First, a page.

DETROIT -- General Motors will throw a bone to President Donald Trump on Friday by announcing an investment in its electric-car plant north of Detroit after enduring days of intense criticism for idling an Ohio factory.
The investment is valued at $300 million, according to two people familiar with the plans cited by Reuters.
The sources also said GM will announce plans for a new electric compact vehicle for Chevrolet, and the automaker will formally endorse the pending United States-Mexico-Canada Agreement, which would replace the North American Free Trade Agreement.
GM on Thursday said in a media advisory that it would announce news on Friday along with the UAW and local government officials at its factory in Orion Township, Mich. The company said only that it’s making “major new investment focused on the development of GM future technologies” at the facility that builds fully electric Chevrolet Bolt cars. CEO Mary Barra is expected to attend, a company spokesman said.
GM would not comment on the Reuters report.
Jeff Schuster, a forecasting analyst at LMC Automotive expects GM to add up to four new EVs to the plant’s manufacturing mix over the next several years to make good on promises to electrify more of its lineup. “It’s essentially an all-electric story with an investment in EVs across several brands.”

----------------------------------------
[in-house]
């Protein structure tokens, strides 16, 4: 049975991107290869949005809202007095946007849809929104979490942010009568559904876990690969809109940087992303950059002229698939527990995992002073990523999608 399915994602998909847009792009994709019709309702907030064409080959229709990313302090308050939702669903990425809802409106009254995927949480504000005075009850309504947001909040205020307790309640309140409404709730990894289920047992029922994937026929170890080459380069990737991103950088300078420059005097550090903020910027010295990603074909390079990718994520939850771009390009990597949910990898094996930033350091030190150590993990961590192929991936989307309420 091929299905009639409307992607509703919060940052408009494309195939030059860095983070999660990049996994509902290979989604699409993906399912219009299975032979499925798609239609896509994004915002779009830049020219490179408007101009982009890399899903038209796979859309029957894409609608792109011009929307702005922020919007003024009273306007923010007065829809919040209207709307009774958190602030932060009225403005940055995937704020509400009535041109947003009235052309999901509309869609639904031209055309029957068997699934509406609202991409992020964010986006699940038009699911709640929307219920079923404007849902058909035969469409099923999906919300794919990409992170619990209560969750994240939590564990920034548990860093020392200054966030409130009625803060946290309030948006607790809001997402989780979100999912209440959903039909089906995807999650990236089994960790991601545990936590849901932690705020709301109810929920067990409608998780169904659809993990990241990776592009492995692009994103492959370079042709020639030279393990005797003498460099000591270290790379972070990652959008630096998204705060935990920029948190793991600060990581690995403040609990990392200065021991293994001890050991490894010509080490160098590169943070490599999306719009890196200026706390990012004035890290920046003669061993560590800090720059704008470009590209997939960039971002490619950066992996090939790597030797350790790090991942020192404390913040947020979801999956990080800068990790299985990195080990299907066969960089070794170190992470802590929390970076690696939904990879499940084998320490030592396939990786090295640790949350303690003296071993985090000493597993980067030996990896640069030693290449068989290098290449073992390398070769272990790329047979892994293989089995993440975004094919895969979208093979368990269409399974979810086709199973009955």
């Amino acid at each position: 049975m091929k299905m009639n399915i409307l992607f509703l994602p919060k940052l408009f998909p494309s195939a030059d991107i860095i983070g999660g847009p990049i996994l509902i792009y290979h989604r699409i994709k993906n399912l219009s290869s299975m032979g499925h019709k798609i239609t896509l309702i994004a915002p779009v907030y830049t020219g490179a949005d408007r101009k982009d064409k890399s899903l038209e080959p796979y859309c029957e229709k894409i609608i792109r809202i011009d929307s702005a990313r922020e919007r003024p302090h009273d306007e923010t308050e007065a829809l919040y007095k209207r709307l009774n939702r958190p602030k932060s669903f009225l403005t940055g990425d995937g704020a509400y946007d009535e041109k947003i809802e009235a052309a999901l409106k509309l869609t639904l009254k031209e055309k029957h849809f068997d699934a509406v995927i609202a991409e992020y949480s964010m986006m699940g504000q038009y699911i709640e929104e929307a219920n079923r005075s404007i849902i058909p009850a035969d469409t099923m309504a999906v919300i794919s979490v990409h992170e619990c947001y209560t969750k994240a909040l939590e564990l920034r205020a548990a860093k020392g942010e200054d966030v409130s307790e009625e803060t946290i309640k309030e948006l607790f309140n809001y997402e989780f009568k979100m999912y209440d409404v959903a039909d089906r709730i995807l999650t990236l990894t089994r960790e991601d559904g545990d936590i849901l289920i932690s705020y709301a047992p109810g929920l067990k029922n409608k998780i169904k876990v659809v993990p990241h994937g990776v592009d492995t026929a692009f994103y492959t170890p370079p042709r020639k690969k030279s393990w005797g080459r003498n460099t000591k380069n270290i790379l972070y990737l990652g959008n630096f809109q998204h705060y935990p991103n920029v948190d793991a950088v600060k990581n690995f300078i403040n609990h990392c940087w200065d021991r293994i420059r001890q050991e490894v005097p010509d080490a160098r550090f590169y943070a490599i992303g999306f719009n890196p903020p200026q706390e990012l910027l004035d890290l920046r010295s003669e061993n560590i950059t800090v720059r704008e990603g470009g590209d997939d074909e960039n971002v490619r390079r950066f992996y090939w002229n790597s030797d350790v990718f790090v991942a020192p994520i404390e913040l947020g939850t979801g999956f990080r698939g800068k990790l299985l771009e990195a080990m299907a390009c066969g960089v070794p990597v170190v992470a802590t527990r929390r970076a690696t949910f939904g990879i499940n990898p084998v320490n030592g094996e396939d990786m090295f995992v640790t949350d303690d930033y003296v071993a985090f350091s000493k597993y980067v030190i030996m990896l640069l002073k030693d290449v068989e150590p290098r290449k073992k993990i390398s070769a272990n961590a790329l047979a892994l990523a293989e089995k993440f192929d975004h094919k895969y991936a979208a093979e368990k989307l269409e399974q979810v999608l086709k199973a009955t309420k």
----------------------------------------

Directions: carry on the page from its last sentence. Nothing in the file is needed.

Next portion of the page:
Building an all-new electric vehicle in Orion would underscore GM’s gradual shift away from gasoline-fueled cars toward battery-powered models. The investment announcement will come at a time when the company is wrangling with the UAW and Trump over ending production at a car plant about a four-hour drive away in Lordstown, Ohio.
After lambasting GM on Twitter over the weekend, Trump held a rally Wednesday in Lima, Ohio, where he again told the carmaker to either reopen the factory or offload it to a company that will.
“Get that plant open or sell it to somebody and they’ll open it,” Trump said. “Get it going now.”